Wednesday, May 03, 2006

An Example of Capital Reversing (Part 1)

I thought I would, for my own amusement, create an example of capital-reversing. I go through the example, emphasizing the implications for the labor "market". Any detailed example is lengthy, even for me. So I break the exposition up into three, maybe four, parts. (I haven't yet finished the last part.)

This part discusses the data on technology, which is presented in Figure 1-1. This table presents coefficients of production for three processes which exhibit Constant Returns to Scale. The inputs must be available starting at the beginning of the year. The inputs provide their services over the course of the year, and the iron and corn inputs are totally used up in production. The outputs become available at the end of the year.

Figure 1-1: Production Processes Known By Firm Managers
Labor1 Person-Year305/494 Person-Year1 Person-Year
Iron1/10 Ton229/494 Ton2 Ton
Corn1/40 Bushel3/1,976 Bushel2/5 Bushel
OUTPUTS1 Ton Iron1 Ton Iron1 Bushel Corn

This type of data on Constant-Returns-to-Scale production processes is enough to construct production functions. Consider the production function for iron, for example. Let:
  • X be the gross amount of iron produced.
  • X1 be the gross amount of iron produced with the first iron-producing process.
  • X2 be the gross amount of iron produced with the second iron-producing process.
  • Q0 be the Person-Years of labor available for iron production.
  • Q1 be the Tons of iron available as input into iron production.
  • Q2 be the Bushels of corn available as input into iron production.

For purposes of constructing the production function, the quantities of labor, iron and corn available as input to iron production are taken as given. The amount of each input needed to produce iron by any specified combination of levels of the iron-producing production processes can be found from the coefficients of production. These combinations of levels are constrained by the necessity of not having input requirements that exceed the available inputs. The following Linear Program expresses the problem of maximizing the amount of iron produced while meeting these constraints:
Choose X1 and X2
To Maximize X = X1 + X2
Such that
1 X1 + (305/494) X2 does not exceed Q0
(1/10) X1 + (229/494) X2 does not exceed Q1
(1/40) X1 + (3/1,976) X2 does not exceed Q2
X1 and X2 are both nonnegative.

One can express the value of the objective function in the solution to this Linear Program as a funtion of the parameters specified by the available inputs. Let f( Q0, Q1, Q2 ) be this function. This is the production function for iron. It exhibits Constant Returns to Scale and non-increasing marginal products for each input. Any “smooth” well-behaved microeconomic production expressed in terms of physical inputs can be approximated by enough production processes, as above. “Capital”, as measured in monetary or numeraire units, is not a physical input.

(In the third part, I present dual Linear Programs characterizing the firm’s choice of level of operations of the production processes. Neither of these later Linear Programs repeat the above Linear Program. For example, the firm does not have predefined resources devoted to iron-production, as in the constraints in the above Linear Program. How much labor, for example, the firm managers want to hire for iron production and for corn production are decision variables.)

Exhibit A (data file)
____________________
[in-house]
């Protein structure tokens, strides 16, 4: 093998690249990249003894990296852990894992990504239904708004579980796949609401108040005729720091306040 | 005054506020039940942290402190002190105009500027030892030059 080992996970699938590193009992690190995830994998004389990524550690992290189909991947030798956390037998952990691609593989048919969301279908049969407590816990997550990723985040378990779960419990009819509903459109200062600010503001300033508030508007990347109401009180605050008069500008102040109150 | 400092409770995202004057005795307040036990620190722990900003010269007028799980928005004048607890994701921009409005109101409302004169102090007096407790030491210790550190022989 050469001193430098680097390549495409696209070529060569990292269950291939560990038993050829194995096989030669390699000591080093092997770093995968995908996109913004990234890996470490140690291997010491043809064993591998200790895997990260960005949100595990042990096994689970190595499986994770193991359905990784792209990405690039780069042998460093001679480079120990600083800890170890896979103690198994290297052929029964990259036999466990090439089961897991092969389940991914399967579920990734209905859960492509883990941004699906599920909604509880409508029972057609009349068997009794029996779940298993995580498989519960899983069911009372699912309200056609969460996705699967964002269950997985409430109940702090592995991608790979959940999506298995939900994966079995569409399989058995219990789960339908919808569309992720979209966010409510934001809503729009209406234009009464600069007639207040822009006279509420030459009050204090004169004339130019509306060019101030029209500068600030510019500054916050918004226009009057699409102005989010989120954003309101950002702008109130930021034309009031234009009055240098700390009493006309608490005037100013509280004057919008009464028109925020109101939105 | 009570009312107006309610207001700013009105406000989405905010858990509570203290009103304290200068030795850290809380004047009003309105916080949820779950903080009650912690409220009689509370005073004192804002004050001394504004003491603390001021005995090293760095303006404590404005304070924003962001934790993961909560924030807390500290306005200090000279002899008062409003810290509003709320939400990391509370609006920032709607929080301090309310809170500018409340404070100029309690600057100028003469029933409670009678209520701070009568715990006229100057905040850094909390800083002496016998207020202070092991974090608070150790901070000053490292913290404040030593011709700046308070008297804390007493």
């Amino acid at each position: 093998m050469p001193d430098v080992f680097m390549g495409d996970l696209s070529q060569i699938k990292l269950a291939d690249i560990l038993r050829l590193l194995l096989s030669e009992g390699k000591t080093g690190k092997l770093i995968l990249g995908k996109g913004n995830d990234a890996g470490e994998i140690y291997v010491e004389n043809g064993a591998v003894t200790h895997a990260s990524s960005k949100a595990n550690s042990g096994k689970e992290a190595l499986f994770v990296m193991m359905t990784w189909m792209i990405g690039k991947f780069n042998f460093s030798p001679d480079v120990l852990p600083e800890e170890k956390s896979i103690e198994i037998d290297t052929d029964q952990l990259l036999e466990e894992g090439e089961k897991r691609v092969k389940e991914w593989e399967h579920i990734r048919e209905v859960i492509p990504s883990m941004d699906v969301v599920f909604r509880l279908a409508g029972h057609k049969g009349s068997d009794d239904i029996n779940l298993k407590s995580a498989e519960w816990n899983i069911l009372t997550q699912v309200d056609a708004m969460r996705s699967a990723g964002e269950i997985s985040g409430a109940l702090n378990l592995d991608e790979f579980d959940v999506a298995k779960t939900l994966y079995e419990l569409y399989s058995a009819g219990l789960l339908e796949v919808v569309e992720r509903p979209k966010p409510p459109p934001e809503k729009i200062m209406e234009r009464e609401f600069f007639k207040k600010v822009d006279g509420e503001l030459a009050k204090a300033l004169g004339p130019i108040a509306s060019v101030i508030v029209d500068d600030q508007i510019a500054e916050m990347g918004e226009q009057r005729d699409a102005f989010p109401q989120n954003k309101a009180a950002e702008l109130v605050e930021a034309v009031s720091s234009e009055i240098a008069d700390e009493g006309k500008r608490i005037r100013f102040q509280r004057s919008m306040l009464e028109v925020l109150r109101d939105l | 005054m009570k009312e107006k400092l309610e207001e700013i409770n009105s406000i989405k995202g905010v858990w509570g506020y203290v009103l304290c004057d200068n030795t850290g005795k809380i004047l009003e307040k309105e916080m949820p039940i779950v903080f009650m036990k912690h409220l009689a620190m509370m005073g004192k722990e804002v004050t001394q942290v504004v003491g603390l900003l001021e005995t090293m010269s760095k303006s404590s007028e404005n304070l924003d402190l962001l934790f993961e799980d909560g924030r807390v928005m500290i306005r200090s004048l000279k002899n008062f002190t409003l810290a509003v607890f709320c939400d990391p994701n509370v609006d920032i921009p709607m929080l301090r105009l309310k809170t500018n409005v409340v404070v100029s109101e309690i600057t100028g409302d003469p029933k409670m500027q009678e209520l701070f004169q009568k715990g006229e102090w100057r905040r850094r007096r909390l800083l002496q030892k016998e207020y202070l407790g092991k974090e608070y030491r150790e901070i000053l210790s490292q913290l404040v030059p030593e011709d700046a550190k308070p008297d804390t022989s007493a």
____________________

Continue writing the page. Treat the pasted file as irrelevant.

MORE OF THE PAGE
This discrete model of iron production is not characterized by a Leontief or fixed-coefficient production function. The production function for corn, though, is Leontief. Neither the discrete nature of this model of iron production nor the Leontief production function for corn, however, drive capital-reversing. Capital-reversing can arise in models with "smooth" production functions (Steedman 2002). Since I am interested in behavior around a switch point (defined in Part 3), the assumption of fixed coefficients for corn production involves no loss of generality. Typically, techiques on two sides of a switch point differ in only one process (see, for example, the theorem on page 542 of Bruno et. al 1966). In the case of the above technology, those processes are iron-producing processes.

I think that in a model with more sectors, the costs of the various processes available for producing one or another commodity can vary more dramatically than in this example. Perhaps some day I will blog about the empirical evidence that technology is not unlikely to be such that “Sraffa effects” can arise.

Now to pose questions that are answered in the next part. Define a technique to consist of a positive level of operation of exactly one iron-producing process and the corn-producing process. For each of the two techniques so defined, at what levels can the two processes in the technique be operated so that the net ouput consists solely of corn? (The net output is what remains after replacing the iron and corn used up in production. If the net output is consumed, production can continue on the same scale for the adopted technique.) How much labor is employed per Bushel corn in net output for each of the two techniques?

  • Bruno, Michael; Edwin Burmeister; and Eytan Sheshinski (1966). "The Nature and Implications of the Reswitching of Techniques", Quarterly Journal of Economics, V. 80, N. 4 (Nov.): 526-553.
  • Steedman, Ian (2002). "Non-Monotonic c(r) Relations in the Abscence of Complementarity", Metroeconomica, V. 53, N. 1: 25-36

No comments: